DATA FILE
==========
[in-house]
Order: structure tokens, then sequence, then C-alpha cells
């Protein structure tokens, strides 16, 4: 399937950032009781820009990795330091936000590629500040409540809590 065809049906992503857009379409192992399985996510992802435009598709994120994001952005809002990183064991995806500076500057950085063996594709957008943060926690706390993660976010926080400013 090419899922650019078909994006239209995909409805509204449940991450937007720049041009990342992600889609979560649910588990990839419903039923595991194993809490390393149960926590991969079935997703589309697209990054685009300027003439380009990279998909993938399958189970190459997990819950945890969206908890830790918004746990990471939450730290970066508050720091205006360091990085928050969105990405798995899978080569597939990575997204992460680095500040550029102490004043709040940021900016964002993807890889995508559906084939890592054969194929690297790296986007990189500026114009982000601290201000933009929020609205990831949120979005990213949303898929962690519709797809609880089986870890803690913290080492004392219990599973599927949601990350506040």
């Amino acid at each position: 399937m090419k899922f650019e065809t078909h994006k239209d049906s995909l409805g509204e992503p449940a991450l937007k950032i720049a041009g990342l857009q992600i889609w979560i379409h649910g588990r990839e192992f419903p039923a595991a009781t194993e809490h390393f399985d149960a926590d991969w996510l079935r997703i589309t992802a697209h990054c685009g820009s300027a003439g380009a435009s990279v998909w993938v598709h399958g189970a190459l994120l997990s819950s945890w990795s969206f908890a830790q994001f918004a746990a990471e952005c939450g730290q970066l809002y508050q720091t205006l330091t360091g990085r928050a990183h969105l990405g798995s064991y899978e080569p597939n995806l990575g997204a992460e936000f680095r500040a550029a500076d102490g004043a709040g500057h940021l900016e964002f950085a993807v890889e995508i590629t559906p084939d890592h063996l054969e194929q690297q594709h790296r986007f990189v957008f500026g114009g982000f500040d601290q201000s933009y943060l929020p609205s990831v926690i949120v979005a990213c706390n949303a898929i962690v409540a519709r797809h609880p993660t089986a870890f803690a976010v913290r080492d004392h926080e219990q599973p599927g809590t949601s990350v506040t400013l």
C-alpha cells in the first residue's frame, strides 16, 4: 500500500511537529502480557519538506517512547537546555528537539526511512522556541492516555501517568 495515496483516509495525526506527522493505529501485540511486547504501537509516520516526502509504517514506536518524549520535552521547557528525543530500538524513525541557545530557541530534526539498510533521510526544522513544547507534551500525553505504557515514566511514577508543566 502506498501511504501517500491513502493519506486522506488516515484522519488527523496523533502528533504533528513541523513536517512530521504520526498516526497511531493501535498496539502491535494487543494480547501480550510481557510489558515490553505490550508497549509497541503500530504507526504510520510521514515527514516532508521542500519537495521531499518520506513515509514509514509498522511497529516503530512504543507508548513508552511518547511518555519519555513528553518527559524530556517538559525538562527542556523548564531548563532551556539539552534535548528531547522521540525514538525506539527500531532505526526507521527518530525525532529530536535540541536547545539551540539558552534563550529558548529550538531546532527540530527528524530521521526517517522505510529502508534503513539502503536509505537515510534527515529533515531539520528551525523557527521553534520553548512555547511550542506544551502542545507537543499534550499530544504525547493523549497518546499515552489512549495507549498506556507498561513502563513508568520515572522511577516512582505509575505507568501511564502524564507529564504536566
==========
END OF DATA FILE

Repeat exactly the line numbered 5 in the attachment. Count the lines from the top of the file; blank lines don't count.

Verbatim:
C-alpha cells in the first residue's frame, strides 16, 4: 500500500511537529502480557519538506517512547537546555528537539526511512522556541492516555501517568 495515496483516509495525526506527522493505529501485540511486547504501537509516520516526502509504517514506536518524549520535552521547557528525543530500538524513525541557545530557541530534526539498510533521510526544522513544547507534551500525553505504557515514566511514577508543566 502506498501511504501517500491513502493519506486522506488516515484522519488527523496523533502528533504533528513541523513536517512530521504520526498516526497511531493501535498496539502491535494487543494480547501480550510481557510489558515490553505490550508497549509497541503500530504507526504510520510521514515527514516532508521542500519537495521531499518520506513515509514509514509498522511497529516503530512504543507508548513508552511518547511518555519519555513528553518527559524530556517538559525538562527542556523548564531548563532551556539539552534535548528531547522521540525514538525506539527500531532505526526507521527518530525525532529530536535540541536547545539551540539558552534563550529558548529550538531546532527540530527528524530521521526517517522505510529502508534503513539502503536509505537515510534527515529533515531539520528551525523557527521553534520553548512555547511550542506544551502542545507537543499534550499530544504525547493523549497518546499515552489512549495507549498506556507498561513502563513508568520515572522511577516512582505509575505507568501511564502524564507529564504536566